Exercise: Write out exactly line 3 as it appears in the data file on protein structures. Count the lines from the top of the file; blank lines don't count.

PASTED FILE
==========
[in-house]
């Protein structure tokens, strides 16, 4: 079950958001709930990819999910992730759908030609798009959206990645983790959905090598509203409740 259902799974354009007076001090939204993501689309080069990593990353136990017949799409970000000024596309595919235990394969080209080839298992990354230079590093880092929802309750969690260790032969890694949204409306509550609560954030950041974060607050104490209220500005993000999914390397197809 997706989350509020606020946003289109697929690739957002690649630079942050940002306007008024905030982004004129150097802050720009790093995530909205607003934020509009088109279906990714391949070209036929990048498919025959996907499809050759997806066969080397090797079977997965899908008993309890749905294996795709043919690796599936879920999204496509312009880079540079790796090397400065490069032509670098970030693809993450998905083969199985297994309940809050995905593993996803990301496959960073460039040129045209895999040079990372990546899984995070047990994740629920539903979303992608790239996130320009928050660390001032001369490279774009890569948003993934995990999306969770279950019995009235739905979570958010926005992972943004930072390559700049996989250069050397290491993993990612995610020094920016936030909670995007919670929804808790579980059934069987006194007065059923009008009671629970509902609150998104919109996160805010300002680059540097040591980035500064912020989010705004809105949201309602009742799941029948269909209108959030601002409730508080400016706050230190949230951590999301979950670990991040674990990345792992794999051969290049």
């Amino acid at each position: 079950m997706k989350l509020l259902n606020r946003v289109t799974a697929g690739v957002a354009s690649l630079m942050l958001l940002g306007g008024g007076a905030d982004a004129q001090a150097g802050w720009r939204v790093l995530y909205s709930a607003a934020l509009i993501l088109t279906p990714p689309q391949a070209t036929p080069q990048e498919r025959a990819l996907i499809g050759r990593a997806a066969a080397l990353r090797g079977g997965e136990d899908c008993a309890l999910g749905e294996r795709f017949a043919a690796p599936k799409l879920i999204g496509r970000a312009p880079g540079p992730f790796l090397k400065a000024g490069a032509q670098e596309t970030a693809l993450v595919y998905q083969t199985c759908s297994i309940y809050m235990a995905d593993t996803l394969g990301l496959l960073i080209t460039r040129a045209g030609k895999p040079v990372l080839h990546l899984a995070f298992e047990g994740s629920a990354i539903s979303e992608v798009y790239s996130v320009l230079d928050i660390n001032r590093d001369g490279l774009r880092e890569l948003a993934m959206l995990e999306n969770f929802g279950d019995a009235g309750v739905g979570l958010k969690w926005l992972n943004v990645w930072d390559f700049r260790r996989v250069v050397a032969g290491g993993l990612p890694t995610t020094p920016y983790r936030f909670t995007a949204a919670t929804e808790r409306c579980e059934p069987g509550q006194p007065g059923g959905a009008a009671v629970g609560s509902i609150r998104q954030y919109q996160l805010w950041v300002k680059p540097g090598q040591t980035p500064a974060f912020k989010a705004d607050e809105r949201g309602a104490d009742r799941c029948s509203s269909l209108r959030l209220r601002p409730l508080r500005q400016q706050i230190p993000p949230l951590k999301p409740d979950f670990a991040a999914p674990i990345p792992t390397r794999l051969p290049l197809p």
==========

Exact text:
């Amino acid at each position: 079950m997706k989350l509020l259902n606020r946003v289109t799974a697929g690739v957002a354009s690649l630079m942050l958001l940002g306007g008024g007076a905030d982004a004129q001090a150097g802050w720009r939204v790093l995530y909205s709930a607003a934020l509009i993501l088109t279906p990714p689309q391949a070209t036929p080069q990048e498919r025959a990819l996907i499809g050759r990593a997806a066969a080397l990353r090797g079977g997965e136990d899908c008993a309890l999910g749905e294996r795709f017949a043919a690796p599936k799409l879920i999204g496509r970000a312009p880079g540079p992730f790796l090397k400065a000024g490069a032509q670098e596309t970030a693809l993450v595919y998905q083969t199985c759908s297994i309940y809050m235990a995905d593993t996803l394969g990301l496959l960073i080209t460039r040129a045209g030609k895999p040079v990372l080839h990546l899984a995070f298992e047990g994740s629920a990354i539903s979303e992608v798009y790239s996130v320009l230079d928050i660390n001032r590093d001369g490279l774009r880092e890569l948003a993934m959206l995990e999306n969770f929802g279950d019995a009235g309750v739905g979570l958010k969690w926005l992972n943004v990645w930072d390559f700049r260790r996989v250069v050397a032969g290491g993993l990612p890694t995610t020094p920016y983790r936030f909670t995007a949204a919670t929804e808790r409306c579980e059934p069987g509550q006194p007065g059923g959905a009008a009671v629970g609560s509902i609150r998104q954030y919109q996160l805010w950041v300002k680059p540097g090598q040591t980035p500064a974060f912020k989010a705004d607050e809105r949201g309602a104490d009742r799941c029948s509203s269909l209108r959030l209220r601002p409730l508080r500005q400016q706050i230190p993000p949230l951590k999301p409740d979950f670990a991040a999914p674990i990345p792992t390397r794999l051969p290049l197809p």